Thursday, April 17, 2008

Secure Joomla file permissions - Linux with Apache

Joomla allows web based installation of extensions, because of this, on most Joomla setups I've looked at, the method of allowing PHP to install the Joomla extensions is to allow global write access (chmod 777) to the Joomla installation directories. This is not a secure way of managing a Joomla site.

A secure website should not have any folders or files with global write access, especially on shared servers, yet on 90% of Joomla websites I've looked at, this is the case.

An example is when you install community builder, probably the most used Joomla 3rd party extension. If Community Builder tries to write to the /images folder but fails to do so during installation, it will spit out, "You must chmod 777 your images folder", I forget the exact sentence.

So why do you open up global write access? The reason is that your ftp or shell account user is different from the PHP user. When PHP executes, it executes under a certain user, by default the Apache user which can be "apache" or "www-data" or something else depending on the Apache settings. So if a you have a folder that has permissions 0755, and is owned by "joe", apache cannot write to this folder because it has insufficient permissions.

Ways of enabling PHP to write to Joomla installation folders

  1. Change folder permission to 0777
  2. 0755 permissions, change owner to www-data and group to users
  3. 0755 permissions, change file group to apache group

In which cases would you use each permission setting?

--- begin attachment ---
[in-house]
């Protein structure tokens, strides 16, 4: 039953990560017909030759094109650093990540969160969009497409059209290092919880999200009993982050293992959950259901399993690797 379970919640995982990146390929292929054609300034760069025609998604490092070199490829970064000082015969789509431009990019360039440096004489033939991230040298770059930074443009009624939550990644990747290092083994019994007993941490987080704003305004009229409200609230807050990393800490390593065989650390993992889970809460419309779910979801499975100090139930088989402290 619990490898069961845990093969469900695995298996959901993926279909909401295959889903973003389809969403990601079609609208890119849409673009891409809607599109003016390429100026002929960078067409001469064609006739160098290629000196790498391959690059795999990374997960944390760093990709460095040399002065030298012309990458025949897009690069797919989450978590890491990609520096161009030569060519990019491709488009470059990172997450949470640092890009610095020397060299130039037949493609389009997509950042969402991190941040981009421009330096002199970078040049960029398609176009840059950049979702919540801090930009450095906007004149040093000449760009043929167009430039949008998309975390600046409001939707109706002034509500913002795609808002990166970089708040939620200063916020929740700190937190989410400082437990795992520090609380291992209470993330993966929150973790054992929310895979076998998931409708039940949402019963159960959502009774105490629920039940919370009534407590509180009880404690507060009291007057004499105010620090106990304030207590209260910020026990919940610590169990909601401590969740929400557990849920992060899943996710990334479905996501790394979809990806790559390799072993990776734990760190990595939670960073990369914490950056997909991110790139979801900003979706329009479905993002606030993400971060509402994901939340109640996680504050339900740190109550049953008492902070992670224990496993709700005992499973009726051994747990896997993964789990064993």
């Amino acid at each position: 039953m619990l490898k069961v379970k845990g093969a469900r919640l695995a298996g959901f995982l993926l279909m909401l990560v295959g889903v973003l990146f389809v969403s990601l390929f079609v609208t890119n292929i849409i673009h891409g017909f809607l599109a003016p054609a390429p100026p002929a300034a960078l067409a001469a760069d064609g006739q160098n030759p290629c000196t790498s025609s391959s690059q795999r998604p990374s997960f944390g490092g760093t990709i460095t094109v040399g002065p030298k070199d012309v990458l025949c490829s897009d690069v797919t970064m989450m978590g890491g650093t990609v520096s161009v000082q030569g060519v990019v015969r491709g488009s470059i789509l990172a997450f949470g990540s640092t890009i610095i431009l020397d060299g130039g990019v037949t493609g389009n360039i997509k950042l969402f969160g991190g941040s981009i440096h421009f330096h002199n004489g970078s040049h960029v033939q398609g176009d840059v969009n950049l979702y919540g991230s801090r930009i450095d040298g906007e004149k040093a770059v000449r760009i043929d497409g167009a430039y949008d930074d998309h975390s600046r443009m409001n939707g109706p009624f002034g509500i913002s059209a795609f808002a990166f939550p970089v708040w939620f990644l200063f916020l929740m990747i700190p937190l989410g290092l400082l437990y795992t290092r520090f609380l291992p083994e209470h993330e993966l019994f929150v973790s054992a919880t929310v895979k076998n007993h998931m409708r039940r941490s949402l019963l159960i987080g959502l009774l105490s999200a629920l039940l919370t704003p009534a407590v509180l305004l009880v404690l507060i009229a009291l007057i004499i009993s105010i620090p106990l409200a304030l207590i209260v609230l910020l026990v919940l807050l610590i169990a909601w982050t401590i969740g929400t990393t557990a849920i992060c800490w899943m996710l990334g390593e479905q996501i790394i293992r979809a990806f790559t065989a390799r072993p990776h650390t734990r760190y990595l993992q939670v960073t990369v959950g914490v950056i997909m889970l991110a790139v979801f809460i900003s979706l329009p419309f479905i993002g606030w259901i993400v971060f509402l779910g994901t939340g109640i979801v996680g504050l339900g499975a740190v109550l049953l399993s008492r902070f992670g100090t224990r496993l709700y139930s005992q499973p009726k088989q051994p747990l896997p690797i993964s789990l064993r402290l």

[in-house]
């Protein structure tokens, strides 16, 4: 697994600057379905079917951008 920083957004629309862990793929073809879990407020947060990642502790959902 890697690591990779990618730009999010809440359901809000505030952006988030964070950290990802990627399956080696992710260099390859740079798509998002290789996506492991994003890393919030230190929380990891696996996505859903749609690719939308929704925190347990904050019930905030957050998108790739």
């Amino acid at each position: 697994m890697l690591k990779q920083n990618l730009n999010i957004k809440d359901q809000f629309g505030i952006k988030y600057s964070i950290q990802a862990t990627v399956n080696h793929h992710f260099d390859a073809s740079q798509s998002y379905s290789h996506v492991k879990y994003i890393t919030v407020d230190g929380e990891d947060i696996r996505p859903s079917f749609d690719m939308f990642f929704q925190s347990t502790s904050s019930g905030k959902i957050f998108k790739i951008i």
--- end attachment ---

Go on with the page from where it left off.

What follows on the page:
Change folder permission to 0777

chmod 0777 path/to/folder
If you are on a shared server, then your only choice is (1) to chmod the folders to 0777. Only the root user can chown folders and files. Since most hosting accounts are on shared servers, the majority of Joomla sites (and other CMSs) will have installation folders with 0777 perms.

0755 permissions, change owner to www-data and group to users

chown www-data:users path/to/folder
This is probably the most recommended setting. This allows Apache to read and write from the folder since it is the owner of the folder, yet also allows users in the group "users" to write to the folder. Thefore, if your FTP users are under the group "users" they will be able to update files, while the Joomla installer will be able to install and update components.

0755 permissions, change file group to apache group

chown joe:www-data path/to/folder
This isn't the normally recommended way, but it is what I normally do. This permission setting allows only the user "joe" to write to the folder and not every other user. It also allows apache to write to the folder. So only joe can ftp into this folder and write as opposed to method (1) where any user in the group "user" can write to the folder via ftp. (this doesn't prevent anyone from using apache to write to that folder however).

How to install Joomla extensions on a shared server without giving global write access

  1. Install Extensions Manually via FTP and MySQL Queries
  2. Chmod 0777 only for the installation period, then chmod back to 0755

Install Extensions Manually via FTP and MySQL Queries